When our daughters were probably 11 and 14, we were having a lazy, family Saturday afternoon at home. My wife and girls were looking through old high school yearbooks and I decided to take a shower. Big mistake! You should always stay around and defend your interests, but I’m getting ahead of myself.
After my shower, while getting dressed, my oldest daughter burst into the room in sheer panic screeching, “Dad, dad, please hurry! Mom is having a heart attack! Hurry!” Well, panic also struck me immediately. And being the ever trusting father that I am, I never would’ve believed (until then) that my beautiful, sweet daughter would ever try to pull the wool over my eyes. I was unsuspecting of any skullduggery going on here. But she played her part in this plot to the hilt and I swallowed it hook, line and sinker.
Dashing into the living room where they all had been, I saw my youngest daughter almost in tears watching her mom writhing in pain on the couch, clutching her chest. Thoughts and confusion began racing through my head: What happened to cause this? “Honey, are you ok?” What to do? Call 911, etc…
They all three let my emotions build to a fevered pitch and then my wife slowly struggled to reach down and pick up my high school yearbook. She opened it to the page that had my picture with the title below the picture, “Voted Most Cooperative.”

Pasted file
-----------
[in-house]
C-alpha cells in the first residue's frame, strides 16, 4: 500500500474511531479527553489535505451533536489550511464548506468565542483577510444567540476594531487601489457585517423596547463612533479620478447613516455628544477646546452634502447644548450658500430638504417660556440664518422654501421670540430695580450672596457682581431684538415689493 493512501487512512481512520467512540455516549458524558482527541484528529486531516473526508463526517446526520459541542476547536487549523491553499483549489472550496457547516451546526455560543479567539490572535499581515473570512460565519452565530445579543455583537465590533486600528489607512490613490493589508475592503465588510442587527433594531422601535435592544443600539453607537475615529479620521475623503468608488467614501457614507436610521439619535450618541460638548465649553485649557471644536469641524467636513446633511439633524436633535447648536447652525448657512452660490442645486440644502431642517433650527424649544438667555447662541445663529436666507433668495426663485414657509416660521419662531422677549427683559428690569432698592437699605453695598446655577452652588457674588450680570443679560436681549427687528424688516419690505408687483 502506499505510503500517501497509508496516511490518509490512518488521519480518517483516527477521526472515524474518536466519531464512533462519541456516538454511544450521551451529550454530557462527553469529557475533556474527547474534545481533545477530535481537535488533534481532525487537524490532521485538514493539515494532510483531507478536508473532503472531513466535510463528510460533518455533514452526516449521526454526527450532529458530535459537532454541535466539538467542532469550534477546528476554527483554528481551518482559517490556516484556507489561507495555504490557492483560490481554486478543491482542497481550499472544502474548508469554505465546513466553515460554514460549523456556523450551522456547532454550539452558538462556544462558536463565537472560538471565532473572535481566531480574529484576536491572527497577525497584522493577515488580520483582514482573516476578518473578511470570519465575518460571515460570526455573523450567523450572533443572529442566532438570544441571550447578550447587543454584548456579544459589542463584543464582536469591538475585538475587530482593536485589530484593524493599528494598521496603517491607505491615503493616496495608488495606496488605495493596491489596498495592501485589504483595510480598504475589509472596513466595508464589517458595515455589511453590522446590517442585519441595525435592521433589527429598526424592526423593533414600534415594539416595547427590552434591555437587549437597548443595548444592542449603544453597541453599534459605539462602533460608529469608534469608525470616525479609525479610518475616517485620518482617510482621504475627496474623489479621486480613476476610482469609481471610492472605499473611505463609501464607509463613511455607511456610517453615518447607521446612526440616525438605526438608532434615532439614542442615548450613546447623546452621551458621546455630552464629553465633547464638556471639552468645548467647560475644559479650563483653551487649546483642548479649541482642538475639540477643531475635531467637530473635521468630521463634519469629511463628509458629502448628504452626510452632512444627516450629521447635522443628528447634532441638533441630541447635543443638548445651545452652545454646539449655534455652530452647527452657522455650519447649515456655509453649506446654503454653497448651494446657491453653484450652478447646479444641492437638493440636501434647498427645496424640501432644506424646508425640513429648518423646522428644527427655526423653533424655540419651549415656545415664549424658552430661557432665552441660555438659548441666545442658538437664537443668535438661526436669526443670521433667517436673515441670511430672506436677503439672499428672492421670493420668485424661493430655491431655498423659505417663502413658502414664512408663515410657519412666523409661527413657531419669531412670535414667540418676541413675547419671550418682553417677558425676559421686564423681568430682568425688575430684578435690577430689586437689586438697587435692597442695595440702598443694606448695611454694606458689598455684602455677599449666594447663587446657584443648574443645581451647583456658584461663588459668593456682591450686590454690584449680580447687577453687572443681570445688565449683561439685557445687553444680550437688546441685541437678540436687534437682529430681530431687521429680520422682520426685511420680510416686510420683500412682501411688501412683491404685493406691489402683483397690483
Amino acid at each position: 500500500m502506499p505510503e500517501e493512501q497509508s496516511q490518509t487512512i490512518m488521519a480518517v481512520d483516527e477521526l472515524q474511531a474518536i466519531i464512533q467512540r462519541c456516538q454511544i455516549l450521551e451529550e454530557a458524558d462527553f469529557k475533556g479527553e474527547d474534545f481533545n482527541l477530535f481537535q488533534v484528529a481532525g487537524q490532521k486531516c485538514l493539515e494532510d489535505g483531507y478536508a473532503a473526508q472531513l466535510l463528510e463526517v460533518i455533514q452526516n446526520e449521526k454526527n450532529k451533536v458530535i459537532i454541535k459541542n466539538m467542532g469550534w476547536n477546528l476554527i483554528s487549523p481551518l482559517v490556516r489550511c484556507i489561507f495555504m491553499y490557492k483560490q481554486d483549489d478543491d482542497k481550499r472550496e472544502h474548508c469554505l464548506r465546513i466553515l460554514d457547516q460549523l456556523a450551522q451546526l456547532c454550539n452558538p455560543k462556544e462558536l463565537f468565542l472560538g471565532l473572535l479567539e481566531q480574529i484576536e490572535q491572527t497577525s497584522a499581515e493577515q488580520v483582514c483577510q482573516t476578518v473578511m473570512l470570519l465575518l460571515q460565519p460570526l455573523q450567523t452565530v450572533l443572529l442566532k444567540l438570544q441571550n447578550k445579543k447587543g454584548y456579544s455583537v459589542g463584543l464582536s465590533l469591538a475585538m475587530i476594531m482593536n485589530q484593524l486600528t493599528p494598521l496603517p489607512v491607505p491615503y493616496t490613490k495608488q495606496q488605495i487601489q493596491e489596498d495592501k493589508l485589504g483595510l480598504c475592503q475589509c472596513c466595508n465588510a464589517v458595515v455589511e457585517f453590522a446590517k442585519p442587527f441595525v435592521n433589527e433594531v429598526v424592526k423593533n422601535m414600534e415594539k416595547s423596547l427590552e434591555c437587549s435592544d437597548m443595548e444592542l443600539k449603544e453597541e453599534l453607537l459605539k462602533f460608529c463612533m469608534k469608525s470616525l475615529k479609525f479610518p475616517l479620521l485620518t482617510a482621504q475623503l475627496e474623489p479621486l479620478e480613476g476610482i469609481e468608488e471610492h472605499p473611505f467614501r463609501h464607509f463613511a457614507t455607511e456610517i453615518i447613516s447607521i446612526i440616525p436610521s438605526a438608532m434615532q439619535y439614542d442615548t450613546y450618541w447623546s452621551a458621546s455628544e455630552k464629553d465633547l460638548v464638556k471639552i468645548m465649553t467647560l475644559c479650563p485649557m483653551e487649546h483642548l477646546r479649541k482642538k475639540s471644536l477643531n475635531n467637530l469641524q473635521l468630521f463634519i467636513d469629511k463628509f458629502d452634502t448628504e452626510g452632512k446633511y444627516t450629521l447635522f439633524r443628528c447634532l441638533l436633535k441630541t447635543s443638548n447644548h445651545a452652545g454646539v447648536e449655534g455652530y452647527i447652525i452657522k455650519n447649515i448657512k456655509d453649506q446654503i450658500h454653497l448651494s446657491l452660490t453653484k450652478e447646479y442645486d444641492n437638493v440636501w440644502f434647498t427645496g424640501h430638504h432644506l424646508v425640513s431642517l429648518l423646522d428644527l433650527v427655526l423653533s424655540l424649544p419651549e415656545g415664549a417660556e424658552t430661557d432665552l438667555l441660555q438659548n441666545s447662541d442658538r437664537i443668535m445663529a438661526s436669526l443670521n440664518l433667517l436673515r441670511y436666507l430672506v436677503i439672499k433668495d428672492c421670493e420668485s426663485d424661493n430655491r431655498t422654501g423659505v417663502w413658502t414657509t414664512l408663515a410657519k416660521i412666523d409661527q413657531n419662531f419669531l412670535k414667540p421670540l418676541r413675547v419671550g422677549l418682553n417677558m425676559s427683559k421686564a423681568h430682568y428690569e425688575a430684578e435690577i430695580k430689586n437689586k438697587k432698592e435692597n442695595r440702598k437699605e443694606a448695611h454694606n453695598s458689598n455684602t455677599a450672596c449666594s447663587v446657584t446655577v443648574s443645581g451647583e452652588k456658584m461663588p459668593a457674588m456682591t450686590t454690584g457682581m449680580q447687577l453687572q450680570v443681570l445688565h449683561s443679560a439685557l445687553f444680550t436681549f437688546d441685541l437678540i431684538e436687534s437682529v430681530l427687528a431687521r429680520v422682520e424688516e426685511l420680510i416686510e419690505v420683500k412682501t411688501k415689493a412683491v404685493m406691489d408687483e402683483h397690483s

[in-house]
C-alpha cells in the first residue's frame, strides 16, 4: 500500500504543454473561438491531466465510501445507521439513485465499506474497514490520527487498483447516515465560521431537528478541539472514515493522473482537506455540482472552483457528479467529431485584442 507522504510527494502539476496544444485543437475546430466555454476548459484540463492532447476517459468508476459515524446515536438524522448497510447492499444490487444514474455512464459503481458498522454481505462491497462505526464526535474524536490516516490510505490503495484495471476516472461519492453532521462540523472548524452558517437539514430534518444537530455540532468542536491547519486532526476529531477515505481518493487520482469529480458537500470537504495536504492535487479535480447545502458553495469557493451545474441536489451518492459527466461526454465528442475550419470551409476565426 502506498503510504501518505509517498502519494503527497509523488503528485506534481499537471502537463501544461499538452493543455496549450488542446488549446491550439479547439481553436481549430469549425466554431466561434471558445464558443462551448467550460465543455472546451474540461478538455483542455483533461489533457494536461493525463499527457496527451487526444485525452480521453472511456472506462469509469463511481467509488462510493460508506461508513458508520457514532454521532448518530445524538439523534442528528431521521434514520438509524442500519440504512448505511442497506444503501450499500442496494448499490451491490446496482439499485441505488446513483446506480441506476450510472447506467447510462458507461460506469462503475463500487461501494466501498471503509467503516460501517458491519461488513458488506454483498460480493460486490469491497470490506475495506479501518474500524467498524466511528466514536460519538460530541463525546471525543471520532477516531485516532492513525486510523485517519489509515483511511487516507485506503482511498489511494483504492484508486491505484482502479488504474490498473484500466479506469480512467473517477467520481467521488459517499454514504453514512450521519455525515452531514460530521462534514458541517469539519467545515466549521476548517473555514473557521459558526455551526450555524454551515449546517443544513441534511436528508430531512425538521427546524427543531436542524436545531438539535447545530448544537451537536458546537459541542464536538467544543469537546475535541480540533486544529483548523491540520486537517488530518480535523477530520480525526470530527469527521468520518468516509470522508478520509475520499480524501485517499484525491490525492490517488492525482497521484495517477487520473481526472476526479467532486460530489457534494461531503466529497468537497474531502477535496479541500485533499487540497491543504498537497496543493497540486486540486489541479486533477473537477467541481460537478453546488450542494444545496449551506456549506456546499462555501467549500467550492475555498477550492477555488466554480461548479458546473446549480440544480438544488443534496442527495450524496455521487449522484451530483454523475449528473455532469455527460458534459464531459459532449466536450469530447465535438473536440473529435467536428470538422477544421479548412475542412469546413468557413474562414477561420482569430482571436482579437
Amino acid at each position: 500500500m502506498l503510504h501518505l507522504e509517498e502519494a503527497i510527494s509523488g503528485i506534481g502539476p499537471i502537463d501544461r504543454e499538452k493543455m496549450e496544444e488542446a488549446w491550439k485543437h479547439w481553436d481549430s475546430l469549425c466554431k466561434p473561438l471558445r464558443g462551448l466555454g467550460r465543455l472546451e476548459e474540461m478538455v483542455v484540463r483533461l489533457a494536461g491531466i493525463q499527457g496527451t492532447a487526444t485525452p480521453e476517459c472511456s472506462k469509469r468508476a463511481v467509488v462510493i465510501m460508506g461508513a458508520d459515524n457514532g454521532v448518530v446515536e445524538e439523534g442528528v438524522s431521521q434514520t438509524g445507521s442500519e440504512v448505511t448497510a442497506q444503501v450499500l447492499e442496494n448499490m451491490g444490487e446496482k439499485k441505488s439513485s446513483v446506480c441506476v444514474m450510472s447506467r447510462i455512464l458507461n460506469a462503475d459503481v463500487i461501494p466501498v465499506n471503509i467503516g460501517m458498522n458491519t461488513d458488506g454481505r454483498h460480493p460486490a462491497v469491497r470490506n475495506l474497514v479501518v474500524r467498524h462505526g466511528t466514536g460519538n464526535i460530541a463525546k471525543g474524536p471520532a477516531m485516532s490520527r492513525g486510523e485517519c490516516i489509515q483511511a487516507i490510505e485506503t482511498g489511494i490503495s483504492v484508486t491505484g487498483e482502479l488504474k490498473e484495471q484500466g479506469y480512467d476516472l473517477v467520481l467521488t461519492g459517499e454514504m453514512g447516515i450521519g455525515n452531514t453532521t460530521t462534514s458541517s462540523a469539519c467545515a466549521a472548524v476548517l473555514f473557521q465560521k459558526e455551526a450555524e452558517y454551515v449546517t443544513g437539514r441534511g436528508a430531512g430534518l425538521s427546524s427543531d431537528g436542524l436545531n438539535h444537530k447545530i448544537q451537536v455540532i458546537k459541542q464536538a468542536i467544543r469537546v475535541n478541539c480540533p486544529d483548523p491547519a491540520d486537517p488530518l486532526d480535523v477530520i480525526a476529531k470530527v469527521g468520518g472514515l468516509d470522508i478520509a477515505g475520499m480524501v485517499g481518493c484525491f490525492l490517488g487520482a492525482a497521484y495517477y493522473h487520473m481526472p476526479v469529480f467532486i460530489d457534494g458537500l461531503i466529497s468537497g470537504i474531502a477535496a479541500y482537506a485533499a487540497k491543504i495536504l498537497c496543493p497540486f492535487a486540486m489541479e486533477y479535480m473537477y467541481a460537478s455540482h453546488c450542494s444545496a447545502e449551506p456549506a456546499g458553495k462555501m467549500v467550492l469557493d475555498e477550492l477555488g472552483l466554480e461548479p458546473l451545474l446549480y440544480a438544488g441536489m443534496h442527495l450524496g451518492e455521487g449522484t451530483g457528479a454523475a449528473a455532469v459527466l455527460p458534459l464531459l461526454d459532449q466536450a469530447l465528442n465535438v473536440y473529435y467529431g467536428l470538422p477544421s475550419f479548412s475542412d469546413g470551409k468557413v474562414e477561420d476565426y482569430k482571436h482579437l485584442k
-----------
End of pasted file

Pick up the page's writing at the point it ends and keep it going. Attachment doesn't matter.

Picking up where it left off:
Now, a most cooperative person should not cause a heart attack, but they thought this to be so funny!
Why they would ever think anything less than what the title of the picture plainly stated, I surely cannot tell. My contention was that, “You see it. It is written in black and white for everyone to see! Read it and weep!”
We had a lot of laughs over this one, of course. It has reminded me of all the good times and memories that we share as a family. We have been blessed by God to be a close family and my heart goes out to those who have not had a positive family life. But it is never too late to start. If you need to, mend those relationships, hug your family and begin making some positive memories.
The two most frequently stated regrets of people on Hospice care are: I wish I had done more for Jesus and I wish I had concentrated on my relationships more. These run parallel to what Jesus said in Matthew 22:37-39, that the two greatest commandments are to “Love the Lord your God with all your heart, soul and mind and your neighbor as yourself.” Life’s too short not to enjoy your family. Take the time. You will be glad that you did.